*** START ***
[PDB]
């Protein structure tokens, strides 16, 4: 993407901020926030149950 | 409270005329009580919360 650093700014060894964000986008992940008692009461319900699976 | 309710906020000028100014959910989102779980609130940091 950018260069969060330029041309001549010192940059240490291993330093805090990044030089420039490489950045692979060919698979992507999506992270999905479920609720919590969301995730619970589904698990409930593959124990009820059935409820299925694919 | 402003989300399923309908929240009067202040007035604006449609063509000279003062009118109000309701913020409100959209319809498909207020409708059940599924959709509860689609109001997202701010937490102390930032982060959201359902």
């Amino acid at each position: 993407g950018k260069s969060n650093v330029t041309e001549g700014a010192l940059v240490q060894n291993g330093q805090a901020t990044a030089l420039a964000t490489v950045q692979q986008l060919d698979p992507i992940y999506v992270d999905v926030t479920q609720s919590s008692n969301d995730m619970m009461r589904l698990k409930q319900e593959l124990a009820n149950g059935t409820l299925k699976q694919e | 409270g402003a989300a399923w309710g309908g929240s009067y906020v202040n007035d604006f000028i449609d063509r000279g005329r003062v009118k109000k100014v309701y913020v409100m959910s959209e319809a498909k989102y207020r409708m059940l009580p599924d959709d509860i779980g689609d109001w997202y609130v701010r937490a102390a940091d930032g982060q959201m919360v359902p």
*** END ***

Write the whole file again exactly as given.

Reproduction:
[PDB]
């Protein structure tokens, strides 16, 4: 993407901020926030149950 | 409270005329009580919360 650093700014060894964000986008992940008692009461319900699976 | 309710906020000028100014959910989102779980609130940091 950018260069969060330029041309001549010192940059240490291993330093805090990044030089420039490489950045692979060919698979992507999506992270999905479920609720919590969301995730619970589904698990409930593959124990009820059935409820299925694919 | 402003989300399923309908929240009067202040007035604006449609063509000279003062009118109000309701913020409100959209319809498909207020409708059940599924959709509860689609109001997202701010937490102390930032982060959201359902």
């Amino acid at each position: 993407g950018k260069s969060n650093v330029t041309e001549g700014a010192l940059v240490q060894n291993g330093q805090a901020t990044a030089l420039a964000t490489v950045q692979q986008l060919d698979p992507i992940y999506v992270d999905v926030t479920q609720s919590s008692n969301d995730m619970m009461r589904l698990k409930q319900e593959l124990a009820n149950g059935t409820l299925k699976q694919e | 409270g402003a989300a399923w309710g309908g929240s009067y906020v202040n007035d604006f000028i449609d063509r000279g005329r003062v009118k109000k100014v309701y913020v409100m959910s959209e319809a498909k989102y207020r409708m059940l009580p599924d959709d509860i779980g689609d109001w997202y609130v701010r937490a102390a940091d930032g982060q959201m919360v359902p």